Can Hurricanes Provide A Boost To Home Improvement Companies?

by Trefis Team
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Home improvement companies Home Depot (NYSE:HD) and Lowe’s (NYSE:LOW) seem to be ready for the hurricane season even if the residents are not. With hurricane wind speeds reaching epic proportions, consumers have been flocking to grocery and hardware stores to stock up on the necessary supplies. According to Home Depot, once a storm such as Irma is spotted, the company alerts the stores in the potential strike zone, and starts mobilizing resources to that area. A majority of these supplies reach the stores through distribution centers, which have been pre-loaded with hurricane supplies well ahead of the hurricane season. Similarly for Lowe’s, the company stated it had shipped over 325 truckloads of products to Florida ahead of the storm, and continue to expedite such shipments in order to aid the customers to prepare better for the storm.

How Home Improvement Companies Benefit From These Devastating Hurricanes

Early estimates of the damage done by Hurricane Harvey has been pegged at billions of dollars. Hannover Re, one of the largest reinsurers in the world, estimated losses of $3 billion just on insured items. Meanwhile Enki Research, which calculates the costs of hurricanes, tsunamis, and other natural disasters, has estimated Harvey to cost anywhere between $48 billion and $75 billion. Such a disaster is bound to affect the overall economy. For reference, while Hurricane Katrina cost an estimated $108 billion, according to University of Texas professor Bernard Weinstein, the damage and its economic impact totaled close to $250 billion. Moreover, the US economy grew at 3.8% in the quarter before the storm hit, but plummeted to just 1.3% in the aftermath.

As Hurricane Harvey and Irma are expected to devastate many  houses, there will be a greater need to fix these houses post the storms. Such a scenario will boost the demand for products of home improvement companies such as Home Depot and Lowe’s, which cater to not only the do-it-yourself (DIY) segment, but also professionals in the home improvement/remodeling and construction space. Home owners face the likelihood of severely damaged properties, necessitating the demand for home improvement equipment and materials. Moreover, since the  majority of the properties in the flood affected areas are without insurance, people will be forced to pay out of their pockets for the repair work. Hence, a substantial portion of the work can be expected to be conducted by the DIY segment, which is a core customer base for both Home Depot and Lowe’s. Even prior to the storms, the companies had been selling large volumes of small-ticket items such as bottled water, tarps, and straps, as well as larger ticket times like fans, blowers, air conditioning units, and generators.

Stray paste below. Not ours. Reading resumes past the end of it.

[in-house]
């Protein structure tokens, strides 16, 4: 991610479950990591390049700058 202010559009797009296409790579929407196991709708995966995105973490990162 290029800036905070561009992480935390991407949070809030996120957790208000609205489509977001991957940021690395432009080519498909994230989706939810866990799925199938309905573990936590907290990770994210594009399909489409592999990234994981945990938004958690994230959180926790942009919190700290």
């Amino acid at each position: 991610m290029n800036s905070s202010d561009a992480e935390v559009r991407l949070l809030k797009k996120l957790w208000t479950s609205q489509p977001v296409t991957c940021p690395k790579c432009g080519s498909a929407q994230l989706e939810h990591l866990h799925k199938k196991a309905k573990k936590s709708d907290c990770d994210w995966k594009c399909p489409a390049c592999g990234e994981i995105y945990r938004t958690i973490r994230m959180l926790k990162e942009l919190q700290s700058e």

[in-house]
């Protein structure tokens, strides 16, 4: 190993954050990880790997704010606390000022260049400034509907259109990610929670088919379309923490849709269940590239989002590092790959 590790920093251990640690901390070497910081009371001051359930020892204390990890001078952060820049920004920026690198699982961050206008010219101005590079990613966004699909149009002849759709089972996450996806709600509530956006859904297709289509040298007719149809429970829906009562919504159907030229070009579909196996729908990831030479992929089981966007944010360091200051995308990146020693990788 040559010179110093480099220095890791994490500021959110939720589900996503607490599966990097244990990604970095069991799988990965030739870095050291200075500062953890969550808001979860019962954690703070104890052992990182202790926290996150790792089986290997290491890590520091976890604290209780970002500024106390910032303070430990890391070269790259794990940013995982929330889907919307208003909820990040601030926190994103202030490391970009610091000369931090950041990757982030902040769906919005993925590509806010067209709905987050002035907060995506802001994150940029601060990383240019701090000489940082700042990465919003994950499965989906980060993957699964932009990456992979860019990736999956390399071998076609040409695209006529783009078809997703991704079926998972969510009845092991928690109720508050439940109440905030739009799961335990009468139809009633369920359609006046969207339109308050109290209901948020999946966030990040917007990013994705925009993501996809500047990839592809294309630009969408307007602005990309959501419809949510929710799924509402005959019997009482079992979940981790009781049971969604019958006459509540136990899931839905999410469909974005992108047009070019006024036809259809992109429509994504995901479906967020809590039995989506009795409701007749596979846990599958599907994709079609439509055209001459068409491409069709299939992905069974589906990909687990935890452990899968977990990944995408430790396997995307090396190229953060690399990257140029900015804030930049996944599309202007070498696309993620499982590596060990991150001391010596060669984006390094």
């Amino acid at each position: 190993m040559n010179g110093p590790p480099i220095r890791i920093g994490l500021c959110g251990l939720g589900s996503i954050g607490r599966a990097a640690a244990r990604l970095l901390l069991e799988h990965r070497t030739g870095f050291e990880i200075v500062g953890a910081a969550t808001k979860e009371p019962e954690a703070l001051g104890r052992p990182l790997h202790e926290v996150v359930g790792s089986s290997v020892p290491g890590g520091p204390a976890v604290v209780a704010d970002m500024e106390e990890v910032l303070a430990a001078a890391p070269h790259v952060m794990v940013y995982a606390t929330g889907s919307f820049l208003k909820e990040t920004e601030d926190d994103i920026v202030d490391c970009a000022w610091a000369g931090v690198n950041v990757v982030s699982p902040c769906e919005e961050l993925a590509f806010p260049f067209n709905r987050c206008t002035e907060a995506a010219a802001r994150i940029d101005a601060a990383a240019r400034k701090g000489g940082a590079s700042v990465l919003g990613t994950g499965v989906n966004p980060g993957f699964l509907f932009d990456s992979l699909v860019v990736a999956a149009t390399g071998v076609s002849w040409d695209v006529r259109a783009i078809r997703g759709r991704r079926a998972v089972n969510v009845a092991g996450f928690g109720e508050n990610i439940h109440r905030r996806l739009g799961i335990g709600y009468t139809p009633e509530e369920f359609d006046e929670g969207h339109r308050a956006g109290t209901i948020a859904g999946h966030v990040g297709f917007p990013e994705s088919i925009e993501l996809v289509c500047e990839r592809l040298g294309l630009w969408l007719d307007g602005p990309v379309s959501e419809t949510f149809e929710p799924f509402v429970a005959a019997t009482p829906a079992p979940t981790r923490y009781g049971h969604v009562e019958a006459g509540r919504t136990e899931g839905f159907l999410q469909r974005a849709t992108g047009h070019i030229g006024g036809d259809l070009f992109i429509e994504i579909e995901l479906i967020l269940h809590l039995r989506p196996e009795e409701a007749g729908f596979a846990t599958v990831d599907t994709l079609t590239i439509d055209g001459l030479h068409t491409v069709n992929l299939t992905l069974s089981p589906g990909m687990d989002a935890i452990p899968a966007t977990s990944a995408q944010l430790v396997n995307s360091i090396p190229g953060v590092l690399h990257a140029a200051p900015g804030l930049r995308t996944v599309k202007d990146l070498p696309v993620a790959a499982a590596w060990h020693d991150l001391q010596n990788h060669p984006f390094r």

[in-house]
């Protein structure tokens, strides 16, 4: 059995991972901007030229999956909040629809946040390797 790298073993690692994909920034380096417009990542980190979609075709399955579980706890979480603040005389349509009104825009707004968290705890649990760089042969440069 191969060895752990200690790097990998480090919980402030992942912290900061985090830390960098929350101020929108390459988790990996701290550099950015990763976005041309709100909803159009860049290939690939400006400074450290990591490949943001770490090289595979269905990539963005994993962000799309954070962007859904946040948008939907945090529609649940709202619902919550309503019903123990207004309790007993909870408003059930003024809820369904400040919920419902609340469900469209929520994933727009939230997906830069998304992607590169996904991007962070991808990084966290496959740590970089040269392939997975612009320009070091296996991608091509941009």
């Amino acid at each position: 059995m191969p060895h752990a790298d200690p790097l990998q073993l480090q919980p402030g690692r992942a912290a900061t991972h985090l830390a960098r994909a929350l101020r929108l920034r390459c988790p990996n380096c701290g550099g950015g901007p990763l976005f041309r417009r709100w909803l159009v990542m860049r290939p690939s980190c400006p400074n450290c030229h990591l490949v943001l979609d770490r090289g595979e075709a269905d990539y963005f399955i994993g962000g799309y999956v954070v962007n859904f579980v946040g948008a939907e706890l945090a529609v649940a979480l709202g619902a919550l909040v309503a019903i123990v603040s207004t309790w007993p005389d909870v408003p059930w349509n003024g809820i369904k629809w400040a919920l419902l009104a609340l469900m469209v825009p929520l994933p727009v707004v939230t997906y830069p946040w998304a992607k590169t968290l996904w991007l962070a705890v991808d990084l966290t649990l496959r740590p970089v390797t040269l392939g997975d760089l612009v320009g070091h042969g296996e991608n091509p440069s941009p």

According to projections by Planalytics, Hurricane Harvey could cost retailers as much as $1 billion in lost sales. However, careful planning and ample preparedness can help Home Depot and Lowe’s to see a sales boost. According to Home Depot, after Hurricane Sandy hit the New Jersey shores in October 2012, the sales attributed to the storm came in at $242 million in the fourth quarter, which was $112 million higher than the sales related to Hurricane Irene in the same period a year prior. Furthermore, the tailwinds from the storm-related sales continue well after the quarter in which it hits, a consequence of which will be that these companies’ sales may receive an uplift for the remainder of FY 2017.

Have more questions on Home Depot and Lowe’s? See the links below.

Notes:

1) The purpose of these analyses is to help readers focus on a few important things. We hope such communication sparks thinking, and encourages readers to comment and ask questions on the comment section, or email content@trefis.com
2) Figures mentioned are approximate values to help our readers remember the key concepts more intuitively. For precise figures, please refer to our complete analysis for Home Depot and Lowe’s.

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